Barely days after Parliament’s Public Appointments Committee (PAC) rejected Martha Chizuma as Anti-Corruption Bureau (ACB) director general, the committee yesterday overwhelmingly confirmed her in that position.
Governance commentators, who have been pushing for Chizuma’s confirmation, have
since hailed PAC’s latest decision, while the Human Rights Defenders Coalition (HRDC) has cancelled its planned demonstration against PAC.
The committee, which attracted public anger and condemnation, including from President Lazarus Chakwera for rejecting Chizuma earlier, changed the voting style from the anonymous rating to a voice call, where each member had to openly say yes or no.
Dowa North East member of Parliament (MP-Malawi Congress Party) Sam Kawale, who presented a motion to have PAC rescind its decision to reject Chizuma’s confirmation, said they agreed on a new voting arrangement after noting some irregularities in the first process which led to counteraccusations on who may have voted against Chizuma who apparently is many people’s choice after her stellar performance as Ombudsman.
He said: “As a committee we noticed irregularities and that we needed to differentiate between interview and confirmation. What we did last time was an interview when we were supposed to confirm. To rectify this, the Standing Orders gives us the power to rescind a decision and correct what is perceived as having gone wrong.”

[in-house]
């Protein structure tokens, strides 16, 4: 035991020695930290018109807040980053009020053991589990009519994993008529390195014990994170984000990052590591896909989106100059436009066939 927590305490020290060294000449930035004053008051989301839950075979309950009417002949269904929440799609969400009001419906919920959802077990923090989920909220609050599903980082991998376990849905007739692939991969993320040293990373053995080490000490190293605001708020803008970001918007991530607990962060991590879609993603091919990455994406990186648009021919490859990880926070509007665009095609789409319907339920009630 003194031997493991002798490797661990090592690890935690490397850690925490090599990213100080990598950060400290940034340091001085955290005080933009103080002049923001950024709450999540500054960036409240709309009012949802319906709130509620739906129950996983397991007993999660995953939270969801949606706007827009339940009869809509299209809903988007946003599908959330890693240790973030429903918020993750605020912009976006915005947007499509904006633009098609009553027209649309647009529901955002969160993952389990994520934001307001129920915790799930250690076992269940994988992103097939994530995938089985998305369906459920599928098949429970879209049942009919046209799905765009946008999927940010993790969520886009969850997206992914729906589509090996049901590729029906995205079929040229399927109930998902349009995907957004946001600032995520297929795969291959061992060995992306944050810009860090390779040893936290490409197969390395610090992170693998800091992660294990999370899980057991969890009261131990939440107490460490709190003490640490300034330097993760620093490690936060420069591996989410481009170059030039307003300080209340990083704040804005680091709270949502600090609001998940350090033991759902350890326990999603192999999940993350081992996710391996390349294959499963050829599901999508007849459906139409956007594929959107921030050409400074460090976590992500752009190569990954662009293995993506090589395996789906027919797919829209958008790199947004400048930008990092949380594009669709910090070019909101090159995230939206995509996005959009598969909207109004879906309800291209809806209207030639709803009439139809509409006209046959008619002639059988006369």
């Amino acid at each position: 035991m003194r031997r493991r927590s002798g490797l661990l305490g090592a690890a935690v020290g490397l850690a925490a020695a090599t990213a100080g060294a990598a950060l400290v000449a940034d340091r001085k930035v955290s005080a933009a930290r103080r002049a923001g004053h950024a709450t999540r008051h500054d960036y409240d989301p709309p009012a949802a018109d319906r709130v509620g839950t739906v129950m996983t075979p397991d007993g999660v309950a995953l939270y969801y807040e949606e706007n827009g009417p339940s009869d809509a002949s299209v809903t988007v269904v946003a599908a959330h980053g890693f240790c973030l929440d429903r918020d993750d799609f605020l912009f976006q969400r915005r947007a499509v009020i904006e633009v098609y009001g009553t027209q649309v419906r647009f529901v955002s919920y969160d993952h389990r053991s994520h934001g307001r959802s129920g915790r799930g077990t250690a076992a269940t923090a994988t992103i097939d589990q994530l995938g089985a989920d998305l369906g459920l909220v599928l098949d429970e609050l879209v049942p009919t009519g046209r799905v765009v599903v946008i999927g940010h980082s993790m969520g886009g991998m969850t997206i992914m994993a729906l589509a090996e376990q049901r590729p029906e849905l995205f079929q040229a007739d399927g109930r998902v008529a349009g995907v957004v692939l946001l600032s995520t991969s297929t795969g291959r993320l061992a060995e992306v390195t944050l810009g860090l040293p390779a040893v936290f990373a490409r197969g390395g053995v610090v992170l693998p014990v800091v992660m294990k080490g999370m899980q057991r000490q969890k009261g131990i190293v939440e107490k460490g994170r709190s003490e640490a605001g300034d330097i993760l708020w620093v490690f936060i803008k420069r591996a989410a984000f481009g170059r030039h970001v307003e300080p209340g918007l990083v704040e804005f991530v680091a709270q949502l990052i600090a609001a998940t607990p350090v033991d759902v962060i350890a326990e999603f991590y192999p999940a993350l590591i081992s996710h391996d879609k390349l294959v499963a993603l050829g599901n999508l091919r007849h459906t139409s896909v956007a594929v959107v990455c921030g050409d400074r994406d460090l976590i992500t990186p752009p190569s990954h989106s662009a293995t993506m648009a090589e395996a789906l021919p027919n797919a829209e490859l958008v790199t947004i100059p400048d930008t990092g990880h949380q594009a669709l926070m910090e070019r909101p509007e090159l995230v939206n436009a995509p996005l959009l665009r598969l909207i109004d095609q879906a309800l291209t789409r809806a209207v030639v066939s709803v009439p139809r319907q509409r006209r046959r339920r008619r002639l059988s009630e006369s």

Unlike in the first interview where Chizuma got 14.5 out of 25 points, below the required 17 points, yesterday 12 out of 13 members present voted in favour of the confirmation while one abstained which translated to a 92 percent score.
The outcome seemed to have pleased the members present, most of whom were Tonse Alliance affiliates who were seen celebrating immediately after the proceedings ended.
But Mangochi South MP Lilian
Patel, whose United Democratic Front was in an electoral alliance with the main opposition Democratic Progressive Party (DPP), joined the jubilation and posed for pictures with the Tonse Alliance-dominated team that attended the meeting.
She had earlier come under fire, on social media, for scoring Chizuma on all questions in the previous interview despite having joined the meeting late.
However, the confirmation process was not without drama as four members led by Mulanje Bale MP Victor Musowa (DPP), walked out of the meeting over some misunderstanding, leaving 13 members to conclude the business.
Asked why he walked out, Musowa said they had issues that
PAC was making a decision when the same matter had been referred to the House for consideration.
He said: “The whole House is supreme over a committee of Parliament; hence, it was important to have the matter resolved by the whole House first before we make another decision.”
But Musowa in the same interview appeared to contradict himself when he said DPP had supported the motion to rescind the earlier decision because the motion was within the law and Standing Order.